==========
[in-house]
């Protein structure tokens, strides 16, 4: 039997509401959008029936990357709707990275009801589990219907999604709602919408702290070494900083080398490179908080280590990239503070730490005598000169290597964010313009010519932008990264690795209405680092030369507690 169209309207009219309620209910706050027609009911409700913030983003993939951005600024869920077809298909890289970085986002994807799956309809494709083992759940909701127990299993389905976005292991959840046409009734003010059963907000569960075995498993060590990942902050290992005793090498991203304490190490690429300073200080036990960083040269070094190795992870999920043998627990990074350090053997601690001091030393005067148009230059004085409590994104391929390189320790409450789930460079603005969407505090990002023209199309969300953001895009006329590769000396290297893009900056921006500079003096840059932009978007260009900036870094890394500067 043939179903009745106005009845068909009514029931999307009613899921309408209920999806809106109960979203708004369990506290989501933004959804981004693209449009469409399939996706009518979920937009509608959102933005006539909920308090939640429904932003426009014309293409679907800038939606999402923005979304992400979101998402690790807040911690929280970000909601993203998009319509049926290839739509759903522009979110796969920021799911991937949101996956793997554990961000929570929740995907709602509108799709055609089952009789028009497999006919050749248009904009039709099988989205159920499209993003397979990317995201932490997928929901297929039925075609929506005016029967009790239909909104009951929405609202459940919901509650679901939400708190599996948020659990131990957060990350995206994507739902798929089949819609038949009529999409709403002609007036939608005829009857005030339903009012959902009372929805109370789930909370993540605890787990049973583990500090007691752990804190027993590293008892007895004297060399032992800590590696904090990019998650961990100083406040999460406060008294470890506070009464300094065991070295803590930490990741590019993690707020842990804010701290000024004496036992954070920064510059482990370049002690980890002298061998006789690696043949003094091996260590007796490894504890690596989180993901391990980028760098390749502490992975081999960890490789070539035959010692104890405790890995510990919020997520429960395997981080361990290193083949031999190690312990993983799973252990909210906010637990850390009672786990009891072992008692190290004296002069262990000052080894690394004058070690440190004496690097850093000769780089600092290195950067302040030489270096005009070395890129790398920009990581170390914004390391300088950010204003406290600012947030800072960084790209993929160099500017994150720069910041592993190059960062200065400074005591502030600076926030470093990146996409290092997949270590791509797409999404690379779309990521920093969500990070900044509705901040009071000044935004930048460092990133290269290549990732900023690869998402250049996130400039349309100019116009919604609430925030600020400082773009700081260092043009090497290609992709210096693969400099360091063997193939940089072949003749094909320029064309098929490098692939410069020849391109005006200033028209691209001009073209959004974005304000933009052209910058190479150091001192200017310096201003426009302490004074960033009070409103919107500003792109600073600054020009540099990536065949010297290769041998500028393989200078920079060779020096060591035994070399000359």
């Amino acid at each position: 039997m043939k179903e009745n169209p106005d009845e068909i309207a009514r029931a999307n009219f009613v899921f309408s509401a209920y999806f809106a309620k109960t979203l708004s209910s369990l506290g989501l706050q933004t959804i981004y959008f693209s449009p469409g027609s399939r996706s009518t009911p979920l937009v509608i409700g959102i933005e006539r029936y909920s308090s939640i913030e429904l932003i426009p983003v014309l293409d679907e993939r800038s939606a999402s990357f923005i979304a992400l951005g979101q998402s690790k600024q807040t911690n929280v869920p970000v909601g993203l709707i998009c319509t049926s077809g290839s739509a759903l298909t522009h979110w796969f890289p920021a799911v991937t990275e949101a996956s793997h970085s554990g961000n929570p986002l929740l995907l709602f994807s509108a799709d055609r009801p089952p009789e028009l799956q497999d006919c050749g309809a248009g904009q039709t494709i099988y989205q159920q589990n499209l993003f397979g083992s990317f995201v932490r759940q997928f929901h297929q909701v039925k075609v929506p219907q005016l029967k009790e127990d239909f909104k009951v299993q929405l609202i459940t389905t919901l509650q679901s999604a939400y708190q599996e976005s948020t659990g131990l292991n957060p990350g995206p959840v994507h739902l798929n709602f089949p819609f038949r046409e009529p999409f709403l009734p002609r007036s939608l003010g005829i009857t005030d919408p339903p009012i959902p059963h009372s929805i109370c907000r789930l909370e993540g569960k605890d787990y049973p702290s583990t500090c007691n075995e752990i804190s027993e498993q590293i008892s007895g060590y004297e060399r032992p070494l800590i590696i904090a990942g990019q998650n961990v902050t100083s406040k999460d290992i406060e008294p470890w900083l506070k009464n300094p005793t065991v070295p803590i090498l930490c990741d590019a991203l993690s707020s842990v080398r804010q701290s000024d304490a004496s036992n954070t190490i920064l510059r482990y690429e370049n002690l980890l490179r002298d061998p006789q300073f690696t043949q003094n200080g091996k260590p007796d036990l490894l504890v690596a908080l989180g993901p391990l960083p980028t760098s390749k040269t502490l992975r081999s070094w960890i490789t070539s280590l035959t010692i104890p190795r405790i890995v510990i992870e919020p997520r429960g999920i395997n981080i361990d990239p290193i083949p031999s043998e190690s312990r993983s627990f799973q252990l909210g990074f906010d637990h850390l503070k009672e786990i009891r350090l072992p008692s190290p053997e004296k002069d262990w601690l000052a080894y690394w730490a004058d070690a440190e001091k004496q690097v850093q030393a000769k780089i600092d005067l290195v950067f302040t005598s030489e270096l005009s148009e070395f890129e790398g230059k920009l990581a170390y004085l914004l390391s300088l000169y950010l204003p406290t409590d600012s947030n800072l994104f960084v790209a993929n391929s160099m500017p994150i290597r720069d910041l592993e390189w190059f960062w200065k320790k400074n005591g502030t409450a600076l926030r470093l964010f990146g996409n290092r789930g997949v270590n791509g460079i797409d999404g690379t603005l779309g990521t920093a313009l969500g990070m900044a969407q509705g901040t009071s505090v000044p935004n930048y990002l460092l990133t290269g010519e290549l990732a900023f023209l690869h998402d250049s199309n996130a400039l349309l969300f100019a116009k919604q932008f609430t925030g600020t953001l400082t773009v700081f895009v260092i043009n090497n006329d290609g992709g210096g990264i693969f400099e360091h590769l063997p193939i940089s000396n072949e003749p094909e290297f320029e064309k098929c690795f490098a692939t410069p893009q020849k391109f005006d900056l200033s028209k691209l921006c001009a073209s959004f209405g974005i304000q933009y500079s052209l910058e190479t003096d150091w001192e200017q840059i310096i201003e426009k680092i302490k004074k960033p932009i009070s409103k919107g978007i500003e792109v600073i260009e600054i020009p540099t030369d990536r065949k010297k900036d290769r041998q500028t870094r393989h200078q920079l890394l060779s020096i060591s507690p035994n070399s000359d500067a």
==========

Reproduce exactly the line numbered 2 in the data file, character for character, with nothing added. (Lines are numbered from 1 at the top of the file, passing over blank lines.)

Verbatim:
């Protein structure tokens, strides 16, 4: 039997509401959008029936990357709707990275009801589990219907999604709602919408702290070494900083080398490179908080280590990239503070730490005598000169290597964010313009010519932008990264690795209405680092030369507690 169209309207009219309620209910706050027609009911409700913030983003993939951005600024869920077809298909890289970085986002994807799956309809494709083992759940909701127990299993389905976005292991959840046409009734003010059963907000569960075995498993060590990942902050290992005793090498991203304490190490690429300073200080036990960083040269070094190795992870999920043998627990990074350090053997601690001091030393005067148009230059004085409590994104391929390189320790409450789930460079603005969407505090990002023209199309969300953001895009006329590769000396290297893009900056921006500079003096840059932009978007260009900036870094890394500067 043939179903009745106005009845068909009514029931999307009613899921309408209920999806809106109960979203708004369990506290989501933004959804981004693209449009469409399939996706009518979920937009509608959102933005006539909920308090939640429904932003426009014309293409679907800038939606999402923005979304992400979101998402690790807040911690929280970000909601993203998009319509049926290839739509759903522009979110796969920021799911991937949101996956793997554990961000929570929740995907709602509108799709055609089952009789028009497999006919050749248009904009039709099988989205159920499209993003397979990317995201932490997928929901297929039925075609929506005016029967009790239909909104009951929405609202459940919901509650679901939400708190599996948020659990131990957060990350995206994507739902798929089949819609038949009529999409709403002609007036939608005829009857005030339903009012959902009372929805109370789930909370993540605890787990049973583990500090007691752990804190027993590293008892007895004297060399032992800590590696904090990019998650961990100083406040999460406060008294470890506070009464300094065991070295803590930490990741590019993690707020842990804010701290000024004496036992954070920064510059482990370049002690980890002298061998006789690696043949003094091996260590007796490894504890690596989180993901391990980028760098390749502490992975081999960890490789070539035959010692104890405790890995510990919020997520429960395997981080361990290193083949031999190690312990993983799973252990909210906010637990850390009672786990009891072992008692190290004296002069262990000052080894690394004058070690440190004496690097850093000769780089600092290195950067302040030489270096005009070395890129790398920009990581170390914004390391300088950010204003406290600012947030800072960084790209993929160099500017994150720069910041592993190059960062200065400074005591502030600076926030470093990146996409290092997949270590791509797409999404690379779309990521920093969500990070900044509705901040009071000044935004930048460092990133290269290549990732900023690869998402250049996130400039349309100019116009919604609430925030600020400082773009700081260092043009090497290609992709210096693969400099360091063997193939940089072949003749094909320029064309098929490098692939410069020849391109005006200033028209691209001009073209959004974005304000933009052209910058190479150091001192200017310096201003426009302490004074960033009070409103919107500003792109600073600054020009540099990536065949010297290769041998500028393989200078920079060779020096060591035994070399000359």